Why not live large?

With their immense size, blue whales don’t have any other option. British naturalist Sir David Attenborough effectively explains this creature’s magnitude: “The biggest animal that has ever lived on our plant: a blue whale. It’s far bigger than even the biggest dinosaur. Its heart is the size of a car. And some of its blood vessels are so wide that you could swim down them.”

An adult blue whale weighs up to 200 tons, with a tongue that is comparable to the size of an elephant. Even the smallest baby blue is a hefty two tons — talk about baby fat.

Beyond their bulk, blue whales impress with other abilities. Blue whales emit pulses, groans and moans that can be heard up to 1,000 miles away by other blue whales. The sounds made allow for communication and sonar navigation. Being long-lived, they can sing their song for 100 years or more.

To determine the age of a blue whale, scientists must dig deep into the animal’s ears. By counting layers of cerumen, or ear wax, researchers are able to estimate age by counting wax layers, not unlike counting the rings on a tree. Another interesting method involved examining a female’s ovaries for knobs of tissues, called corpora, that are laid down at each ovulation. Ovulation is believed to occur once every two and a half years, so the number of corpora times 2.5 plus 10 (age at which females begin to ovulate) will give you the age of the animal. Using this method, a Japanese scientist identified a blue whale with 40 corpora that would suggest a ripe old age of 110.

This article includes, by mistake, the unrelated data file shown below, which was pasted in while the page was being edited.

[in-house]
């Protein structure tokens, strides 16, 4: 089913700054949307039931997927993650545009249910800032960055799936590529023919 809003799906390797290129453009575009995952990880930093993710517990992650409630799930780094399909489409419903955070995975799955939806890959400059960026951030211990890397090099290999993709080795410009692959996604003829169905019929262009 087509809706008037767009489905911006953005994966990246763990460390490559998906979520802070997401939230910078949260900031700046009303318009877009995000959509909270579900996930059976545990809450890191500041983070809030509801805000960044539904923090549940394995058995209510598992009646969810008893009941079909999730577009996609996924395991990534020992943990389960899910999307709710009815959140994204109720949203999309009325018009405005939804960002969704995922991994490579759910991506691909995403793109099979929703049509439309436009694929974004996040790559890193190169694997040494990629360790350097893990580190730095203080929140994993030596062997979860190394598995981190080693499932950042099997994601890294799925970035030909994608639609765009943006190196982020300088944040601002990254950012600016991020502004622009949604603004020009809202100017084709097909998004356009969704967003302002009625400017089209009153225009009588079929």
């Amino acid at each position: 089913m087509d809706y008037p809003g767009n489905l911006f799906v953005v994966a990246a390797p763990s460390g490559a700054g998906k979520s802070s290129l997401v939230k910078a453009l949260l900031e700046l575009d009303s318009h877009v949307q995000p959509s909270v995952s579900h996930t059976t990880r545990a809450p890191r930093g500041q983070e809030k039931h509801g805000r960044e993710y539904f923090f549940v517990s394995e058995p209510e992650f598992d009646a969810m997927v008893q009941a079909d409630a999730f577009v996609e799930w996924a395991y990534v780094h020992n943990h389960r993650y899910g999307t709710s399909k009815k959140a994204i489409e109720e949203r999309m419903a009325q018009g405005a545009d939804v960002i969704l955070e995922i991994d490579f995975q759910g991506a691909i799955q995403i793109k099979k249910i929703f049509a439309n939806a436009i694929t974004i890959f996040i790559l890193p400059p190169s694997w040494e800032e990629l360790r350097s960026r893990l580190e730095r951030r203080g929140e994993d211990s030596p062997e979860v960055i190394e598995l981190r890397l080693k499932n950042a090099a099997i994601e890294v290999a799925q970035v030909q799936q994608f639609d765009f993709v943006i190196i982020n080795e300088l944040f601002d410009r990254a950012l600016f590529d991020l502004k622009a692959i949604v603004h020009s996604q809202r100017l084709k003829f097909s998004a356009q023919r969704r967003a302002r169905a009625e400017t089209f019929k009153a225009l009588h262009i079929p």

Blue whales really are a big deal, and it was even bigger deal that two rare blue whales were seen last week in the Northeast Canyon and Seamounts Marine National Monuments 130 miles southeast of Cape Cod.

The current population of blue whales in the northwest Atlantic has been estimated from 400 to 1,500 individuals. This is a disturbingly low number when you consider that there were more than 350,000 worldwide and 15,000 in the north Atlantic population in the pre-whaling era. They were aggressively hunted for their oil and blubber, but are now protected by the Endangered Species and Marine Mammal Protection Acts and the International Whaling Commission.

An animal so large is, not surprisingly, a good eater. Blue whales are baleen whales and have fringed plates of baleen attached to their jaw. They have expandable throat plates that help them capture the immense amount of food they need. Blue whales eat by gulping a mouthful of water, then forcing water out through the baleen plates. This leaves behind krill, their favored food, which is quickly swallowed. Daily, blue whales need to eat more than the weight of three pickup trucks combined.

The scientific name for the blue whale, Balaenoptera musculus, translates to “winged whale,” though the second name (“musculus”) could mean muscle or even mouse, a possible prank by Carl Linnaeus, who gave the species this name. These whales appear blue underwater, but when seen on the surface are more of a blue-gray. They have diatoms on their underbelly that appear yellow and gave rise to the nickname “sulphur bottom,” penned by Herman Melville in Moby Dick.

The worldwide and local populations of blue whale remain in trouble. Sadly, American columnist William Vaught says it all when he notes: “Size isn’t everything. The whale is endangered, while the ant continues to do just fine.”

Suzan Bellincampi is director of the Felix Neck Wildlife Sanctuary in Edgartown, and author of Martha’s Vineyard: A Field Guide to Island Nature and The Nature of Martha’s Vineyard.